From some points of view the former are, generally speaking, inferior to the latter. Symphonie Fantastique1st movement, bar and following; 3rd movement, bar 3 and following; overture to King Learbar 38 and following, bar and following; overture to Benvenuto Cellinibar and following; Romeo and Juliet2nd movement, bar 81 and following; overture Le Corsairebar and following]. These give to the flute all its sad character in the key of D minor where they occur frequently. Behind all these fine combinations melody was non-existent.
It serves then to complete trumpet chords, and to contribute to the orchestra groups of notes, whether diatonic or chromatic, which because of their speed would be unsuitable for trombones or horns.
Every time I have heard the organ playing together with the orchestra it seemed to me to produce a dreadful effect; it interfered with the orchestra instead of strengthening it. An imperceptible movement treatose the arm, an unsuspected emotion on the part of the player, might produce no noticeable effect when played by a single violin.
Treatise on Instrumentation – Hector Berlioz, Richard Strauss – Google Books
Assuming a composer had such resources at his disposal, in a vast hall organised for this purpose by an architect versed in acoustics and music, he would need to determine precisely before starting work the belrioz and layout of this huge orchestra, and then keep them always in mind while composing. The upper notes have a somewhat painful and belioz character, I might call it almost pitiful; these can sometimes be used in a slow melody, or in an accompanying passage, with the most striking results.
The performers of all kinds which together make up the orchestra would then seem to be the strings, tubes, boxes, flat surfaces, of wood or metal, that are like machines endowed with intelligence but actuated by a vast keyboard played by the conductor under the direction of the composer.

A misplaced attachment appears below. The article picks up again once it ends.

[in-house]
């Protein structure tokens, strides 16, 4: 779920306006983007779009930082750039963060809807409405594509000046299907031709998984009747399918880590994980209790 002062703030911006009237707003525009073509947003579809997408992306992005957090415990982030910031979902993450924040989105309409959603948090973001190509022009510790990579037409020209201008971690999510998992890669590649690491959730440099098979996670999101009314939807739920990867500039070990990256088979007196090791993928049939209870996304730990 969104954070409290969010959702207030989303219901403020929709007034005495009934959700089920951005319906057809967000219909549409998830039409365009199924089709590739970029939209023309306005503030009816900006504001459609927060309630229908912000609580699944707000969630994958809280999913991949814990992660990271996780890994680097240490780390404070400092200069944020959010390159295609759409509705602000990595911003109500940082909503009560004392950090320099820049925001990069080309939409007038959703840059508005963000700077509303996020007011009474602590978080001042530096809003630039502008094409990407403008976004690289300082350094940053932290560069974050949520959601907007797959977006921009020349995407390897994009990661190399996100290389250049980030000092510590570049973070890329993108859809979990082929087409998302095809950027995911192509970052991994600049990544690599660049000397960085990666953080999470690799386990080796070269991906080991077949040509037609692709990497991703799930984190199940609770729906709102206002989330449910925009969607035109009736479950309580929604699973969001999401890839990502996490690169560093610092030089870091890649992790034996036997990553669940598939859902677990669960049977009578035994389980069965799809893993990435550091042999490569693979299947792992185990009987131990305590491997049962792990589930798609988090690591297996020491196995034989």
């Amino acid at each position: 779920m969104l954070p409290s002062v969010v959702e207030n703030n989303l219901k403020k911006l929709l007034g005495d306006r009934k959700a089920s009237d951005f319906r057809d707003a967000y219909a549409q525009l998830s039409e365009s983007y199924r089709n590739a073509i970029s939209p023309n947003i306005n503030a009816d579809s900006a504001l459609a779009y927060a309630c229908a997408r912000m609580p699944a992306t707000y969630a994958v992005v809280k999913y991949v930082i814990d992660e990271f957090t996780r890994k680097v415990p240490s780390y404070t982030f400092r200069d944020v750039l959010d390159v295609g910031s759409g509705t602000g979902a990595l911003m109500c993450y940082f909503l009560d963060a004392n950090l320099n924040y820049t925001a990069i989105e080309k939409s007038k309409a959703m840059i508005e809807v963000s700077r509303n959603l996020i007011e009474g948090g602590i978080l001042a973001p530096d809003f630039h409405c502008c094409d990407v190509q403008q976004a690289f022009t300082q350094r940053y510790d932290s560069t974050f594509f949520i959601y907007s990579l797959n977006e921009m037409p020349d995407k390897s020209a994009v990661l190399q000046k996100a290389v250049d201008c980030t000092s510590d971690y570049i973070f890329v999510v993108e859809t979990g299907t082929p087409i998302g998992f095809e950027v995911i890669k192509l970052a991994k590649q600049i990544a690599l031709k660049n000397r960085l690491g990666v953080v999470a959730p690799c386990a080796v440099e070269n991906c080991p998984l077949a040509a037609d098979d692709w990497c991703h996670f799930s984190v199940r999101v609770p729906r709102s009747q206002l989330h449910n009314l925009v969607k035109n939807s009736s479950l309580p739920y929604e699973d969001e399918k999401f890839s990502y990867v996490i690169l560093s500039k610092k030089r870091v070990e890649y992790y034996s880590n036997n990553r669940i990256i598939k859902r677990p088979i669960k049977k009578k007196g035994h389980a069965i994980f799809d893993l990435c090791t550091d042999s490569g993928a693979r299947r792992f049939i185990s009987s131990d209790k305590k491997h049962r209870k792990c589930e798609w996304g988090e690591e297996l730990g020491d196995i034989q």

They can also be used to excellent effect in symphonic music, even in vigorous passages, whether played by all the string sections together, or by only one or two parts. The effect then becomes incomparably more powerful and beautiful. It was left to Weber to discover the terrifying quality of these low notes when used to sustain sinister harmonies.
Let us just say that instrumentation is at the head of the march and has reached the stage of exaggeration. The strings of the top octave have a delicate and crystalline sound of voluptuous freshness; this makes them ideal for expressing graceful, fairylike ideas, and for whispering the gentlest secrets of smiling melodies. But he has been equally successful in giving the instrument passages of a sad or desolate character. The purpose of the present work is therefore first to indicate the range of some essential parts of the mechanism of the instruments, then to proceed to the study, hitherto much bwrlioz, of the nature of the timbrethe peculiar character and expressive potential of bsrlioz of them, and finally to that of the best methods known of combining them in an appropriate manner.